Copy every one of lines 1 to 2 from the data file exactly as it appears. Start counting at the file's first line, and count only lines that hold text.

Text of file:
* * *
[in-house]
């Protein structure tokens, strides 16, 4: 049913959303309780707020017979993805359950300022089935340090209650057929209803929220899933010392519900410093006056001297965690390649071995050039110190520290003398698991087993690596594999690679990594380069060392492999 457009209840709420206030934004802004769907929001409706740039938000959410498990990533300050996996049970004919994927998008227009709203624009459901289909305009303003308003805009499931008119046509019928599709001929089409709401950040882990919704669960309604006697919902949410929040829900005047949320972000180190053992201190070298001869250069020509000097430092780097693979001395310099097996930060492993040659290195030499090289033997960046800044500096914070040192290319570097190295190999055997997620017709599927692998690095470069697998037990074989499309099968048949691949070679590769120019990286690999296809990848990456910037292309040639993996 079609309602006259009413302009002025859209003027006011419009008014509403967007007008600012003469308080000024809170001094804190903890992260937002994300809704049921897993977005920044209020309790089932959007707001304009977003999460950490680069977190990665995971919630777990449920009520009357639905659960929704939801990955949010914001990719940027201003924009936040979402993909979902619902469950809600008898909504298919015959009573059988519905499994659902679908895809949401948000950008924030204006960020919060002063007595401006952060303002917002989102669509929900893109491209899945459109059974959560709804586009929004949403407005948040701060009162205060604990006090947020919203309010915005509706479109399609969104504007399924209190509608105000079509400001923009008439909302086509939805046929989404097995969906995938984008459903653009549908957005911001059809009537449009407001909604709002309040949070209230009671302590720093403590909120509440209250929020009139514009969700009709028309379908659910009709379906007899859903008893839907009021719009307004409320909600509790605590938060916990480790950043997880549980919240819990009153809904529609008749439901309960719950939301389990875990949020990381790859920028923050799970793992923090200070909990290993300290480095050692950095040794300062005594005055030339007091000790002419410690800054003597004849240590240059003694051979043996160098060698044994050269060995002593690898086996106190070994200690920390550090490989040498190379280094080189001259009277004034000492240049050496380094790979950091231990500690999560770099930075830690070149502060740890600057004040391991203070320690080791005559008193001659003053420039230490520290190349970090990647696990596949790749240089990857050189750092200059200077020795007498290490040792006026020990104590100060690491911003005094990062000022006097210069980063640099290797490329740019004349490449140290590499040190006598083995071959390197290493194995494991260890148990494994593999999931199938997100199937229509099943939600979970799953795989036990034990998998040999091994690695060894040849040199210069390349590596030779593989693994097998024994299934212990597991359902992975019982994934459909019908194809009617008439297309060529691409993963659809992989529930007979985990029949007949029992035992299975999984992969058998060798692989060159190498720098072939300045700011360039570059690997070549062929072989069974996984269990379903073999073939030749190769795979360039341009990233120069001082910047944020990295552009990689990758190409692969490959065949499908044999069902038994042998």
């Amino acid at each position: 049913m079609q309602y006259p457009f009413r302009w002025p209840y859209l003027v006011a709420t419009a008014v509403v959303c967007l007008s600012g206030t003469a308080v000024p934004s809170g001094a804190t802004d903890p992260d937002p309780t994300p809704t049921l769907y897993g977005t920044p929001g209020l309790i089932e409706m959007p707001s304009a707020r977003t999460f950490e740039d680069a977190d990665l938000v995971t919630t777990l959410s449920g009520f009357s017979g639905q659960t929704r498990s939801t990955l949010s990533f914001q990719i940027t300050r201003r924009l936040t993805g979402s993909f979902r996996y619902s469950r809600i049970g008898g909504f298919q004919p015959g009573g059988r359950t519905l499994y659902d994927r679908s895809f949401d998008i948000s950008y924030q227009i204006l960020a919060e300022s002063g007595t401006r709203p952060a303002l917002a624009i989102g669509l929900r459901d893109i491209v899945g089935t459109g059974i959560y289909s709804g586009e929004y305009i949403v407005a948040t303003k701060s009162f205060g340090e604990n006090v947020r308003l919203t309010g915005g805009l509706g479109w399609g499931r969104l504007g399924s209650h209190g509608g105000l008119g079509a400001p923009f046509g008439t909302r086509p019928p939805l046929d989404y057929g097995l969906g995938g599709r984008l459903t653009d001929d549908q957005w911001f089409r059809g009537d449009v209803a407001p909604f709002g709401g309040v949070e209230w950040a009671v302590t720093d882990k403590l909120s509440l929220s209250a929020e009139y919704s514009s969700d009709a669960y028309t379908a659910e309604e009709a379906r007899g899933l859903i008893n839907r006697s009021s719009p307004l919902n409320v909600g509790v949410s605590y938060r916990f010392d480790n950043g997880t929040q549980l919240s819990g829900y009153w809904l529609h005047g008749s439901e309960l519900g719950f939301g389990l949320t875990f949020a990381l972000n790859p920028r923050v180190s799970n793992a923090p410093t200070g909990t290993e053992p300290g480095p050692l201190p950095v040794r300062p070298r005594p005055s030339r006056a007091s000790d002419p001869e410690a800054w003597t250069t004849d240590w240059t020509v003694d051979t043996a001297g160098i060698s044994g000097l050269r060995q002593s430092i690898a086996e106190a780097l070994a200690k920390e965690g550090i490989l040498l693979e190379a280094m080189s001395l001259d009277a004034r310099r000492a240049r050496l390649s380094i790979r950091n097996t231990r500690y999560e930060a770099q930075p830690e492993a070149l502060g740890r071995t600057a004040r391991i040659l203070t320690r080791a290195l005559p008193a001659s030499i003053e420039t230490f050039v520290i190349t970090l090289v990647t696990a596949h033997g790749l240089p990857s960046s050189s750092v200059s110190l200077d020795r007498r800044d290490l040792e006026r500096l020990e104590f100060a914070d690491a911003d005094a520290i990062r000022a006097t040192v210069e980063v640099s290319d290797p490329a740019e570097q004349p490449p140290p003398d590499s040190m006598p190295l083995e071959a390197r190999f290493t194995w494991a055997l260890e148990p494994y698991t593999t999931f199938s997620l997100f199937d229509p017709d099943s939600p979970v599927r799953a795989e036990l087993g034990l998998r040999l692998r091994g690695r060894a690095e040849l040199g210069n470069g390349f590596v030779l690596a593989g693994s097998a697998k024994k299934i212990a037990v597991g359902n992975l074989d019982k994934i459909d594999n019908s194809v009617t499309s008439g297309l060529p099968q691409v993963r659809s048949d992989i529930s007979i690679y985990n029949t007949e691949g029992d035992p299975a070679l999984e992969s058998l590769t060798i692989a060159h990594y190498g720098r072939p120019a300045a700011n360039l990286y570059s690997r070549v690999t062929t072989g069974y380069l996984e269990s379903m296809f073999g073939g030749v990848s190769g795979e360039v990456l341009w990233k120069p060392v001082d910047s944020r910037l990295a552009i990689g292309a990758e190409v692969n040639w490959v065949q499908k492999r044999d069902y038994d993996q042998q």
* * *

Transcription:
[in-house]
């Protein structure tokens, strides 16, 4: 049913959303309780707020017979993805359950300022089935340090209650057929209803929220899933010392519900410093006056001297965690390649071995050039110190520290003398698991087993690596594999690679990594380069060392492999 457009209840709420206030934004802004769907929001409706740039938000959410498990990533300050996996049970004919994927998008227009709203624009459901289909305009303003308003805009499931008119046509019928599709001929089409709401950040882990919704669960309604006697919902949410929040829900005047949320972000180190053992201190070298001869250069020509000097430092780097693979001395310099097996930060492993040659290195030499090289033997960046800044500096914070040192290319570097190295190999055997997620017709599927692998690095470069697998037990074989499309099968048949691949070679590769120019990286690999296809990848990456910037292309040639993996 079609309602006259009413302009002025859209003027006011419009008014509403967007007008600012003469308080000024809170001094804190903890992260937002994300809704049921897993977005920044209020309790089932959007707001304009977003999460950490680069977190990665995971919630777990449920009520009357639905659960929704939801990955949010914001990719940027201003924009936040979402993909979902619902469950809600008898909504298919015959009573059988519905499994659902679908895809949401948000950008924030204006960020919060002063007595401006952060303002917002989102669509929900893109491209899945459109059974959560709804586009929004949403407005948040701060009162205060604990006090947020919203309010915005509706479109399609969104504007399924209190509608105000079509400001923009008439909302086509939805046929989404097995969906995938984008459903653009549908957005911001059809009537449009407001909604709002309040949070209230009671302590720093403590909120509440209250929020009139514009969700009709028309379908659910009709379906007899859903008893839907009021719009307004409320909600509790605590938060916990480790950043997880549980919240819990009153809904529609008749439901309960719950939301389990875990949020990381790859920028923050799970793992923090200070909990290993300290480095050692950095040794300062005594005055030339007091000790002419410690800054003597004849240590240059003694051979043996160098060698044994050269060995002593690898086996106190070994200690920390550090490989040498190379280094080189001259009277004034000492240049050496380094790979950091231990500690999560770099930075830690070149502060740890600057004040391991203070320690080791005559008193001659003053420039230490520290190349970090990647696990596949790749240089990857050189750092200059200077020795007498290490040792006026020990104590100060690491911003005094990062000022006097210069980063640099290797490329740019004349490449140290590499040190006598083995071959390197290493194995494991260890148990494994593999999931199938997100199937229509099943939600979970799953795989036990034990998998040999091994690695060894040849040199210069390349590596030779593989693994097998024994299934212990597991359902992975019982994934459909019908194809009617008439297309060529691409993963659809992989529930007979985990029949007949029992035992299975999984992969058998060798692989060159190498720098072939300045700011360039570059690997070549062929072989069974996984269990379903073999073939030749190769795979360039341009990233120069001082910047944020990295552009990689990758190409692969490959065949499908044999069902038994042998």